The sixth Echigo-Tsumari Art Triennale is set to start July 26 in Tokamachi City and Tsunan Town in Niigata Prefecture, north-central Honshu.

Though this mountainous region is known for picturesque wintry snowscapes and lush green summer rice fields, it is beset with the socio-economic effects of an aging and falling population. Despite this, for ETAT's 50-day duration it will come gloriously alive as people from all over Japan and beyond visit one of the nation's — and indeed, the world's — largest and most vibrant art festivals.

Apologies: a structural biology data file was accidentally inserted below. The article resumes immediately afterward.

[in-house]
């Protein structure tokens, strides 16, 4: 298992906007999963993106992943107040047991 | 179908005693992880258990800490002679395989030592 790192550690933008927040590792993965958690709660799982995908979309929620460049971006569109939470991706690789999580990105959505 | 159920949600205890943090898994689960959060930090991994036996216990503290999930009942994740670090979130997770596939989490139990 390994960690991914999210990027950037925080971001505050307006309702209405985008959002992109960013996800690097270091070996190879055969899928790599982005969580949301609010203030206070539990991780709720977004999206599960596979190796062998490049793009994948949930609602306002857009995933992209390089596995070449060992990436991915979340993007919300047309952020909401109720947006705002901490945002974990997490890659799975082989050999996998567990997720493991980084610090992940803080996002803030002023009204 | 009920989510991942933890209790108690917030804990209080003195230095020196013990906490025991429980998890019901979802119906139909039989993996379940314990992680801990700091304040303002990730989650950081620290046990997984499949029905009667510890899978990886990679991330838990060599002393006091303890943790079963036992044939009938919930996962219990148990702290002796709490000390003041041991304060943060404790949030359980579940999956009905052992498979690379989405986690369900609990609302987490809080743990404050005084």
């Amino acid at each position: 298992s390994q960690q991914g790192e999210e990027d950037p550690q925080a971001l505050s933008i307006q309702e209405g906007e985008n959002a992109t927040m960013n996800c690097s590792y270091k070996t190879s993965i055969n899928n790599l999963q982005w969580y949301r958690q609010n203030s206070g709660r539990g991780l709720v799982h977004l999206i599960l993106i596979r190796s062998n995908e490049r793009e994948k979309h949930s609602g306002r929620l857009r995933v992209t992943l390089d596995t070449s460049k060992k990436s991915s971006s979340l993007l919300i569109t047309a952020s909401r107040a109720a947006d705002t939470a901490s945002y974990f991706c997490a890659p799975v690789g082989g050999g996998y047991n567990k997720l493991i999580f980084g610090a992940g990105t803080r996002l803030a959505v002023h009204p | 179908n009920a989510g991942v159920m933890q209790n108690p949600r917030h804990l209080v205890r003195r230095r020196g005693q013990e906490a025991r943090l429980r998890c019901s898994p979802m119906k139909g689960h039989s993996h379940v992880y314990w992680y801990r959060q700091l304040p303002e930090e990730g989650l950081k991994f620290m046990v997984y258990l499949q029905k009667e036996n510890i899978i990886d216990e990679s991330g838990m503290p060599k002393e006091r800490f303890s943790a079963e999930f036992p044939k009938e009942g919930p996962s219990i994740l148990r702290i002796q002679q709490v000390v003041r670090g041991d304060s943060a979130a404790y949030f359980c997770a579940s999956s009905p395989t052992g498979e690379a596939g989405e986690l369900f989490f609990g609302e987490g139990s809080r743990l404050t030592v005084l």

Bounded on the east by Japan's longest river, the 367-km Shinano, which flows northward from the Alps to the Sea of Japan at Niigata City, the festival spreads across 760 sq. km of land. There, around 200 villages that are home to fewer than 70,000 residents in all will host 300 artists and performers from 40 countries — and nearly 500,000 "spectator-collaborators" (as attendees are known).